Investigation in female rats of the effects of androgen treatment, during the pre- and postnatal periods, on growth and reproductive function : a thesis presented in partial fulfilment of the requirements for the degree of Doctor of Philosophy at Massey University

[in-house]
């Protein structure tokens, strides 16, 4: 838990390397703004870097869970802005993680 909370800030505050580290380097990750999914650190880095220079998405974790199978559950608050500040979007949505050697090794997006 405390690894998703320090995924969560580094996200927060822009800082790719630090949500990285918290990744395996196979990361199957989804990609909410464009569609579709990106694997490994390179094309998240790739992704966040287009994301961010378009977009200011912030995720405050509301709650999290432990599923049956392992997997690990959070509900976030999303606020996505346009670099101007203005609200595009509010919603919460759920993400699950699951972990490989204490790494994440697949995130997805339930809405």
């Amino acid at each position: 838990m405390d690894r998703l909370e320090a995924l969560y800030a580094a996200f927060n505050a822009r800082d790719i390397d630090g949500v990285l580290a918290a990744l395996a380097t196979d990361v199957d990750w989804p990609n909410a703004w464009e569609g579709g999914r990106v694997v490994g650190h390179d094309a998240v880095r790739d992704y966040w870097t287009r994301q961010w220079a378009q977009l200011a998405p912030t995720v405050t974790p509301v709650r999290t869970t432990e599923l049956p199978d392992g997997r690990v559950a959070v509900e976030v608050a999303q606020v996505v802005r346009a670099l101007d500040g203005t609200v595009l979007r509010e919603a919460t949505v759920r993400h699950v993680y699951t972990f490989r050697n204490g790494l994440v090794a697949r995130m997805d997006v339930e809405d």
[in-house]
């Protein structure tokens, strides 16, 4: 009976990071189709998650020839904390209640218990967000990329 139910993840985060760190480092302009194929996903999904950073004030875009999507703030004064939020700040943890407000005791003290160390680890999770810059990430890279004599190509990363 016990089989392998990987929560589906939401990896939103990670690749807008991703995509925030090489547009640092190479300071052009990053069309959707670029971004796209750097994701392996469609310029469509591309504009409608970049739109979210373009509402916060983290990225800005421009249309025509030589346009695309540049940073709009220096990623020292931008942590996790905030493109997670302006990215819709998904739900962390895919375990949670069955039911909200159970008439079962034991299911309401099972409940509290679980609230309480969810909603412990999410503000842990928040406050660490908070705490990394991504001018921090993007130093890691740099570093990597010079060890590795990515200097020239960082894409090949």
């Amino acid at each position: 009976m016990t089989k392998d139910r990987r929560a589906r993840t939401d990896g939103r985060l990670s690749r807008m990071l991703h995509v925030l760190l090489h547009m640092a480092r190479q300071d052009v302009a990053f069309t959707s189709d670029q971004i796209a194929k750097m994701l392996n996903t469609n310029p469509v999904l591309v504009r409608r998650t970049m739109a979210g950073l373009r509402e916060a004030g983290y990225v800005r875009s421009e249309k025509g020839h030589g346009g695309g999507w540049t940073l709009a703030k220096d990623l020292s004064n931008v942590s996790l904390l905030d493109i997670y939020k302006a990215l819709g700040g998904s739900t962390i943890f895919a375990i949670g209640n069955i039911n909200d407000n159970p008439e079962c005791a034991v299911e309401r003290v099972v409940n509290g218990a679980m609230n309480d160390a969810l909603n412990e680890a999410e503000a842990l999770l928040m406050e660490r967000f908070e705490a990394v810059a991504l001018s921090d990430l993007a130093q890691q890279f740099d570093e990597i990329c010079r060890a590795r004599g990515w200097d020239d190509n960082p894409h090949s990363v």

In experiments investigating the perinatal period of sensitivity to androgen of hypothalamic functions, testosterone propionate (TP) was administered to female rats at different ages before and after birth and for varying time intervals. Administration of TP was by subcutaneous injection in oil, or by subcutaneous polydimethylsiloxane (PDS) capsules. Plasma testosterone concentrations were measured by radioimmunoassay in adult female rats after insertion and removal 72h later, of 3 sizes of TP-filled capsule (5, 10 and 20mm crystal length); in 3 day old female neonates after insertion and removal 4h later of a TP-filled capsule (2.5mm crystal length), or after injection of TP (90μg in oil); and in growing female rats after neonatal implantation with a TP-filled capsule (2.5mm crystal length) which was not removed (chronic implantation). The plasma half-life of testosterone estimated after implantation with TP capsules was much shorter in adults (1h) than in neonates (8.6h). After TP injection to 3 day old rats the half-life was 48h and after chronic implantation of TP capsules was 69h. Exposure of foetal rats to exogenous androgen, achieved by subcutaneous implantation of pregnant rats with TP capsules (3 sizes) for 24h or 72h at varying stages during gestation, did not alter ovarian function, feminine sexual behaviour or growth, despite abnormal development of the external vaginal opening in rats exposed to TP during the last 6 days of gestation. Female rats aged 2, 3 or 5 days given brief periods of TP treatment by subcutaneous 2.5mm PDS TP-filled capsules, removed after 4, 8 or 24h, were compared with rats given 90μg TP by injection at the same ages. Control of gonadotrophin secretion, as indicated by ovarian morphology and cyclic changes in the vaginal epithelium, was sensitive to alteration by brief periods of exposure to TP. Treatment on days 2 or 3 with 4h implants produced anovulatory sterility at 90 days in at least 50% of animals. Feminine sexual behaviour, assessed by lordosis quotient, was depressed only by treatment longer than 24h at any of the 3 ages. Injection with TP prevented ovulation and depressed the lordosis quotient regardless of day of treatment. Although analysis of variance demonstrated an increased body weight from 14 weeks in rats injected with TP on days 2 or 5, regression analysis did not confirm an increased growth rate. The external vaginal orifice was altered by 4h TP implants given on days 2 or 3, but was unaffected by TP treatment of any duration given on day 5. Testosterone propionate-filled capsules (2.5mm), implanted in female rats on days 2, 3 or 5 and not removed, prevented ovulation and abolished feminine sexual behaviour. Adult body weight was severely retarded by treatment commencing on day 2, but not altered by treatment beginning on days 3 or 5. It can be concluded from this investigation that the hypothalamic control of gonadotrophin secretion in the female rat is insensitive to androgen prenatally, and is very sensitive 2 or 3 days after birth, when even brief (estimate of 28h exposure) periods of treatment are able to prevent ovulation. The control of feminine sexual behaviour is insensitive to prenatal TP. Depression of behaviour appears to require a longer neonatal period of exposure to TP (estimate of 48h minimum exposure) than that required to modify gonadotrophin secretion. Stimulation of growth appears to be a variable feature of the androgenized rat.